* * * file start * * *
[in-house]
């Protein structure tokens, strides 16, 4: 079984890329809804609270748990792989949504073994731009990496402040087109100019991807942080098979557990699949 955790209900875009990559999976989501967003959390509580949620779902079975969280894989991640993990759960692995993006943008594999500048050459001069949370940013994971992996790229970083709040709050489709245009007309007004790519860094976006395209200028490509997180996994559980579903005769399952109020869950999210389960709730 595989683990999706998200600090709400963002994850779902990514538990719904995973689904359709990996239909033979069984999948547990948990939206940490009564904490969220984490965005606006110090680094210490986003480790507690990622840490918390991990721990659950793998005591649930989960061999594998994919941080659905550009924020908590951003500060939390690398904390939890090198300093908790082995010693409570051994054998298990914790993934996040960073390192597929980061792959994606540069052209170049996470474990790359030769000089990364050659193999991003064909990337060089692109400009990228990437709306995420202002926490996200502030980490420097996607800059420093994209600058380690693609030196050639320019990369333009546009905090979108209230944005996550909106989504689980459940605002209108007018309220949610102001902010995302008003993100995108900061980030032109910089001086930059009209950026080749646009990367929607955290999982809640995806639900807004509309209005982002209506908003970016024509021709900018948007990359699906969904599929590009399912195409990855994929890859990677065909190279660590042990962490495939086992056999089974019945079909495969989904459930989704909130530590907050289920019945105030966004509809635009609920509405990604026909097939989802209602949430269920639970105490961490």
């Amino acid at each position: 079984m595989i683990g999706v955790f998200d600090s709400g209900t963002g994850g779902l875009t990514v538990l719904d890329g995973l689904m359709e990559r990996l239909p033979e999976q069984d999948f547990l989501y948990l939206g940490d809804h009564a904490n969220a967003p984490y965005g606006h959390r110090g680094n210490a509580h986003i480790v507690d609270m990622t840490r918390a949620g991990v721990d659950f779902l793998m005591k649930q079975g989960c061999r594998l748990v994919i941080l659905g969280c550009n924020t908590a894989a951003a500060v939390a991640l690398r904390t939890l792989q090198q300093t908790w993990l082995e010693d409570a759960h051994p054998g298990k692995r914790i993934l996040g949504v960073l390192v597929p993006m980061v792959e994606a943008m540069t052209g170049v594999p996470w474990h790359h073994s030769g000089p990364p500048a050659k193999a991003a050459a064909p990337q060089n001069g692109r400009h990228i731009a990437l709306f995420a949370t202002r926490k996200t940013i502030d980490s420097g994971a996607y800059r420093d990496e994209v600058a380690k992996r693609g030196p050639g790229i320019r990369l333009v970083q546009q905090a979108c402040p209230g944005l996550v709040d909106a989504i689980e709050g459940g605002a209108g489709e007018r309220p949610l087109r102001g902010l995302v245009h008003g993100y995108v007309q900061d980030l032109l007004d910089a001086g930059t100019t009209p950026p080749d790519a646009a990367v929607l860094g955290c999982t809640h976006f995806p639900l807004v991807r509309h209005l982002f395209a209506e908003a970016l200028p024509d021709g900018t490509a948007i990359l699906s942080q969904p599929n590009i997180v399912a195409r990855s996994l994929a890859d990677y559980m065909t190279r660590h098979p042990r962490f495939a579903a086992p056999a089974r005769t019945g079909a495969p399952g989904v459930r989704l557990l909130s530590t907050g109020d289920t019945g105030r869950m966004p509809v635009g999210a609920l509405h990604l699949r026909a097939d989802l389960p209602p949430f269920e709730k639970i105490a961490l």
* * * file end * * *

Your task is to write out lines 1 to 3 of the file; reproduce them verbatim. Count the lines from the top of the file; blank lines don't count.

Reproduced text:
[in-house]
């Protein structure tokens, strides 16, 4: 079984890329809804609270748990792989949504073994731009990496402040087109100019991807942080098979557990699949 955790209900875009990559999976989501967003959390509580949620779902079975969280894989991640993990759960692995993006943008594999500048050459001069949370940013994971992996790229970083709040709050489709245009007309007004790519860094976006395209200028490509997180996994559980579903005769399952109020869950999210389960709730 595989683990999706998200600090709400963002994850779902990514538990719904995973689904359709990996239909033979069984999948547990948990939206940490009564904490969220984490965005606006110090680094210490986003480790507690990622840490918390991990721990659950793998005591649930989960061999594998994919941080659905550009924020908590951003500060939390690398904390939890090198300093908790082995010693409570051994054998298990914790993934996040960073390192597929980061792959994606540069052209170049996470474990790359030769000089990364050659193999991003064909990337060089692109400009990228990437709306995420202002926490996200502030980490420097996607800059420093994209600058380690693609030196050639320019990369333009546009905090979108209230944005996550909106989504689980459940605002209108007018309220949610102001902010995302008003993100995108900061980030032109910089001086930059009209950026080749646009990367929607955290999982809640995806639900807004509309209005982002209506908003970016024509021709900018948007990359699906969904599929590009399912195409990855994929890859990677065909190279660590042990962490495939086992056999089974019945079909495969989904459930989704909130530590907050289920019945105030966004509809635009609920509405990604026909097939989802209602949430269920639970105490961490």
């Amino acid at each position: 079984m595989i683990g999706v955790f998200d600090s709400g209900t963002g994850g779902l875009t990514v538990l719904d890329g995973l689904m359709e990559r990996l239909p033979e999976q069984d999948f547990l989501y948990l939206g940490d809804h009564a904490n969220a967003p984490y965005g606006h959390r110090g680094n210490a509580h986003i480790v507690d609270m990622t840490r918390a949620g991990v721990d659950f779902l793998m005591k649930q079975g989960c061999r594998l748990v994919i941080l659905g969280c550009n924020t908590a894989a951003a500060v939390a991640l690398r904390t939890l792989q090198q300093t908790w993990l082995e010693d409570a759960h051994p054998g298990k692995r914790i993934l996040g949504v960073l390192v597929p993006m980061v792959e994606a943008m540069t052209g170049v594999p996470w474990h790359h073994s030769g000089p990364p500048a050659k193999a991003a050459a064909p990337q060089n001069g692109r400009h990228i731009a990437l709306f995420a949370t202002r926490k996200t940013i502030d980490s420097g994971a996607y800059r420093d990496e994209v600058a380690k992996r693609g030196p050639g790229i320019r990369l333009v970083q546009q905090a979108c402040p209230g944005l996550v709040d909106a989504i689980e709050g459940g605002a209108g489709e007018r309220p949610l087109r102001g902010l995302v245009h008003g993100y995108v007309q900061d980030l032109l007004d910089a001086g930059t100019t009209p950026p080749d790519a646009a990367v929607l860094g955290c999982t809640h976006f995806p639900l807004v991807r509309h209005l982002f395209a209506e908003a970016l200028p024509d021709g900018t490509a948007i990359l699906s942080q969904p599929n590009i997180v399912a195409r990855s996994l994929a890859d990677y559980m065909t190279r660590h098979p042990r962490f495939a579903a086992p056999a089974r005769t019945g079909a495969p399952g989904v459930r989704l557990l909130s530590t907050g109020d289920t019945g105030r869950m966004p509809v635009g999210a609920l509405h990604l699949r026909a097939d989802l389960p209602p949430f269920e709730k639970i105490a961490l």